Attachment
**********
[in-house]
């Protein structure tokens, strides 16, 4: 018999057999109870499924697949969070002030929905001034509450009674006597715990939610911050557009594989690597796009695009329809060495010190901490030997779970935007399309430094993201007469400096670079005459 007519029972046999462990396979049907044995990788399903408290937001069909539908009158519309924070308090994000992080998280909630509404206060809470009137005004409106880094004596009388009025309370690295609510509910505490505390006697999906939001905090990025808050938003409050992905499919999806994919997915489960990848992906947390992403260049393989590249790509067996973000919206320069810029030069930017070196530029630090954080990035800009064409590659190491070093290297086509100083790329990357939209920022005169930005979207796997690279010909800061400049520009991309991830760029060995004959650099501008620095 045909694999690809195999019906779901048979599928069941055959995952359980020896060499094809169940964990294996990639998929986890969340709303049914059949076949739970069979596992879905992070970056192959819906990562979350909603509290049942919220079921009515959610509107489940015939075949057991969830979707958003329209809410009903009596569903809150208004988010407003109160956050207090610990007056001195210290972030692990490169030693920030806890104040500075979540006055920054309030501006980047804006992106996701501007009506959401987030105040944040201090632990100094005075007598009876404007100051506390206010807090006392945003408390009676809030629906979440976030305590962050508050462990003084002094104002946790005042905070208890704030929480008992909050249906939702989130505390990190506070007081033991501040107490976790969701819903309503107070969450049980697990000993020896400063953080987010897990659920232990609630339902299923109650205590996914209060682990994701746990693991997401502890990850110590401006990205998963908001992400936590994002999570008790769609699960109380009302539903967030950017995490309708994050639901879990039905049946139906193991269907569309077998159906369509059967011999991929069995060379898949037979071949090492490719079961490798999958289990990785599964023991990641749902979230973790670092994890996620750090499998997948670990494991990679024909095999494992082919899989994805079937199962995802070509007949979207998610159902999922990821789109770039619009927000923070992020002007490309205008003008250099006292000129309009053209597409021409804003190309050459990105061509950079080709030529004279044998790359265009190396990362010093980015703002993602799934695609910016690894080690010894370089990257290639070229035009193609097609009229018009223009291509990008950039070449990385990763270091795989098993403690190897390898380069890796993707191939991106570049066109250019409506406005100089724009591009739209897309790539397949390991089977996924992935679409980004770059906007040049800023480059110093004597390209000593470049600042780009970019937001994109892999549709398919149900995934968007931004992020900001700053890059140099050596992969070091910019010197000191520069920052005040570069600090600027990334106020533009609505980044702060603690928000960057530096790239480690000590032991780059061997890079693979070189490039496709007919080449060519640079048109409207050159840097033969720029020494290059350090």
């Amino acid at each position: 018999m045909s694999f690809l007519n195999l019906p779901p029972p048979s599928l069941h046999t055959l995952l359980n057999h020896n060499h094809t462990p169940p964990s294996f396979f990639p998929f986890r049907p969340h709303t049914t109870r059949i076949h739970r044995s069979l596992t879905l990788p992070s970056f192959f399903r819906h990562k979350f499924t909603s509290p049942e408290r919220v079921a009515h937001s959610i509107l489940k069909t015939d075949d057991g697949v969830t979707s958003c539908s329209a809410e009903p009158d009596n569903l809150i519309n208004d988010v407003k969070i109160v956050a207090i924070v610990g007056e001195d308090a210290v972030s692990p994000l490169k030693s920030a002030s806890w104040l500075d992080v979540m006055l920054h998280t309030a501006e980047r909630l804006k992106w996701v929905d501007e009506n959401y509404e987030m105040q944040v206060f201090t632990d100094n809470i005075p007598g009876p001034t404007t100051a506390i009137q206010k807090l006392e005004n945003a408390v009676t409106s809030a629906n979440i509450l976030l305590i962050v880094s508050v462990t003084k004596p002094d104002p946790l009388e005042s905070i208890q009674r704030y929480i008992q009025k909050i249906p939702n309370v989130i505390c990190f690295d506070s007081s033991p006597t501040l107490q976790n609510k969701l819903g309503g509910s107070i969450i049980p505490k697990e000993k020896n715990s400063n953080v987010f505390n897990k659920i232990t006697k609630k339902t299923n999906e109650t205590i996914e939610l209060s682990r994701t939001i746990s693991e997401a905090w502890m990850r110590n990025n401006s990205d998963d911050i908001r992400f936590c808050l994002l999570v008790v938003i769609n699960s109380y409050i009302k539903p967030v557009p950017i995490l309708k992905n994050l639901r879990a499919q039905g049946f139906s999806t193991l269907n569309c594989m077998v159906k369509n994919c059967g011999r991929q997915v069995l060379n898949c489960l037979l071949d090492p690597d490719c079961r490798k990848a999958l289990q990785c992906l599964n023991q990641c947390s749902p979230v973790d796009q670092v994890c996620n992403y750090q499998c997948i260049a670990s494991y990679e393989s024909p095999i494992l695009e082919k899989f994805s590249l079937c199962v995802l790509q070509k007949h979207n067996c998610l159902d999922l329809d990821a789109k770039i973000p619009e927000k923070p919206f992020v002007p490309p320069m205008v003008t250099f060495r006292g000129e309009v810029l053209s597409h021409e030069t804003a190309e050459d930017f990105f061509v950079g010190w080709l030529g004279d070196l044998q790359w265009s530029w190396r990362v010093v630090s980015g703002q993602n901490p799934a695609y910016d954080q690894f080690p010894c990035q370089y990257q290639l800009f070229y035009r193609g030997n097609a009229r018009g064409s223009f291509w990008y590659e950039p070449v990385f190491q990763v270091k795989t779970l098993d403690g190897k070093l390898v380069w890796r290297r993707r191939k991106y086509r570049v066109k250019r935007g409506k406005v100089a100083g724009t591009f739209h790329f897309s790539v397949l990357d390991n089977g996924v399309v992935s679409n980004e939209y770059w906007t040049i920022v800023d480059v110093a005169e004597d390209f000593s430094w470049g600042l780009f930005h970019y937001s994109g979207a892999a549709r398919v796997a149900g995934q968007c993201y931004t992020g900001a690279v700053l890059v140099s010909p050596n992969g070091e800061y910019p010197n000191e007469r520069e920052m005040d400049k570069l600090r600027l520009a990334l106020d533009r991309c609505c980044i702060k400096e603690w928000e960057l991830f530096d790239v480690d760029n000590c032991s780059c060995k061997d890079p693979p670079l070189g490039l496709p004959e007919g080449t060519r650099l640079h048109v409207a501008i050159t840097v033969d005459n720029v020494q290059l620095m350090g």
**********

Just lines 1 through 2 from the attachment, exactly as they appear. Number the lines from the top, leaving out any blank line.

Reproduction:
[in-house]
């Protein structure tokens, strides 16, 4: 018999057999109870499924697949969070002030929905001034509450009674006597715990939610911050557009594989690597796009695009329809060495010190901490030997779970935007399309430094993201007469400096670079005459 007519029972046999462990396979049907044995990788399903408290937001069909539908009158519309924070308090994000992080998280909630509404206060809470009137005004409106880094004596009388009025309370690295609510509910505490505390006697999906939001905090990025808050938003409050992905499919999806994919997915489960990848992906947390992403260049393989590249790509067996973000919206320069810029030069930017070196530029630090954080990035800009064409590659190491070093290297086509100083790329990357939209920022005169930005979207796997690279010909800061400049520009991309991830760029060995004959650099501008620095 045909694999690809195999019906779901048979599928069941055959995952359980020896060499094809169940964990294996990639998929986890969340709303049914059949076949739970069979596992879905992070970056192959819906990562979350909603509290049942919220079921009515959610509107489940015939075949057991969830979707958003329209809410009903009596569903809150208004988010407003109160956050207090610990007056001195210290972030692990490169030693920030806890104040500075979540006055920054309030501006980047804006992106996701501007009506959401987030105040944040201090632990100094005075007598009876404007100051506390206010807090006392945003408390009676809030629906979440976030305590962050508050462990003084002094104002946790005042905070208890704030929480008992909050249906939702989130505390990190506070007081033991501040107490976790969701819903309503107070969450049980697990000993020896400063953080987010897990659920232990609630339902299923109650205590996914209060682990994701746990693991997401502890990850110590401006990205998963908001992400936590994002999570008790769609699960109380009302539903967030950017995490309708994050639901879990039905049946139906193991269907569309077998159906369509059967011999991929069995060379898949037979071949090492490719079961490798999958289990990785599964023991990641749902979230973790670092994890996620750090499998997948670990494991990679024909095999494992082919899989994805079937199962995802070509007949979207998610159902999922990821789109770039619009927000923070992020002007490309205008003008250099006292000129309009053209597409021409804003190309050459990105061509950079080709030529004279044998790359265009190396990362010093980015703002993602799934695609910016690894080690010894370089990257290639070229035009193609097609009229018009223009291509990008950039070449990385990763270091795989098993403690190897390898380069890796993707191939991106570049066109250019409506406005100089724009591009739209897309790539397949390991089977996924992935679409980004770059906007040049800023480059110093004597390209000593470049600042780009970019937001994109892999549709398919149900995934968007931004992020900001700053890059140099050596992969070091910019010197000191520069920052005040570069600090600027990334106020533009609505980044702060603690928000960057530096790239480690000590032991780059061997890079693979070189490039496709007919080449060519640079048109409207050159840097033969720029020494290059350090």